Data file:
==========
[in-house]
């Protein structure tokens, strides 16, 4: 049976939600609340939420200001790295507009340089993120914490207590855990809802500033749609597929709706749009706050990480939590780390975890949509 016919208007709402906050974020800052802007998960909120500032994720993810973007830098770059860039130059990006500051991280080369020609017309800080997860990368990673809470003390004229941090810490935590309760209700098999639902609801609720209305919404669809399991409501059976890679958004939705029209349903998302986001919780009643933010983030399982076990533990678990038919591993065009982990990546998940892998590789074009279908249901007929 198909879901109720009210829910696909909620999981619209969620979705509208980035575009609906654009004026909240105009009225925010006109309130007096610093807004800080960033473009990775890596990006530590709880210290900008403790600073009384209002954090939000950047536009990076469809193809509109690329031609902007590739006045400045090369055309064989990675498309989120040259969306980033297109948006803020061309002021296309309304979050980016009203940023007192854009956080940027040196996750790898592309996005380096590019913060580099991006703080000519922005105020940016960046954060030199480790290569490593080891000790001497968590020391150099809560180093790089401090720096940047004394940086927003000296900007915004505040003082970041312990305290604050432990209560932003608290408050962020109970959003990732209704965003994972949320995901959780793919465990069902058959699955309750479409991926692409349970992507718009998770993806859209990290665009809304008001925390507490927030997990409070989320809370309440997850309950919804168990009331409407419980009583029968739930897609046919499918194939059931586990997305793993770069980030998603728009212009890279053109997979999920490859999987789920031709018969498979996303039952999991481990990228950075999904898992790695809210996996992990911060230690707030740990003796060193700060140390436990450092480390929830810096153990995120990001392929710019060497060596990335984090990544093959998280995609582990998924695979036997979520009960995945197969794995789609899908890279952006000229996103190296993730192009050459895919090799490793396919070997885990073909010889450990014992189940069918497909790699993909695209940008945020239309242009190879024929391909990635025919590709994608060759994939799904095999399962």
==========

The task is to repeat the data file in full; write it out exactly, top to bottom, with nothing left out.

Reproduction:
[in-house]
């Protein structure tokens, strides 16, 4: 049976939600609340939420200001790295507009340089993120914490207590855990809802500033749609597929709706749009706050990480939590780390975890949509 016919208007709402906050974020800052802007998960909120500032994720993810973007830098770059860039130059990006500051991280080369020609017309800080997860990368990673809470003390004229941090810490935590309760209700098999639902609801609720209305919404669809399991409501059976890679958004939705029209349903998302986001919780009643933010983030399982076990533990678990038919591993065009982990990546998940892998590789074009279908249901007929 198909879901109720009210829910696909909620999981619209969620979705509208980035575009609906654009004026909240105009009225925010006109309130007096610093807004800080960033473009990775890596990006530590709880210290900008403790600073009384209002954090939000950047536009990076469809193809509109690329031609902007590739006045400045090369055309064989990675498309989120040259969306980033297109948006803020061309002021296309309304979050980016009203940023007192854009956080940027040196996750790898592309996005380096590019913060580099991006703080000519922005105020940016960046954060030199480790290569490593080891000790001497968590020391150099809560180093790089401090720096940047004394940086927003000296900007915004505040003082970041312990305290604050432990209560932003608290408050962020109970959003990732209704965003994972949320995901959780793919465990069902058959699955309750479409991926692409349970992507718009998770993806859209990290665009809304008001925390507490927030997990409070989320809370309440997850309950919804168990009331409407419980009583029968739930897609046919499918194939059931586990997305793993770069980030998603728009212009890279053109997979999920490859999987789920031709018969498979996303039952999991481990990228950075999904898992790695809210996996992990911060230690707030740990003796060193700060140390436990450092480390929830810096153990995120990001392929710019060497060596990335984090990544093959998280995609582990998924695979036997979520009960995945197969794995789609899908890279952006000229996103190296993730192009050459895919090799490793396919070997885990073909010889450990014992189940069918497909790699993909695209940008945020239309242009190879024929391909990635025919590709994608060759994939799904095999399962």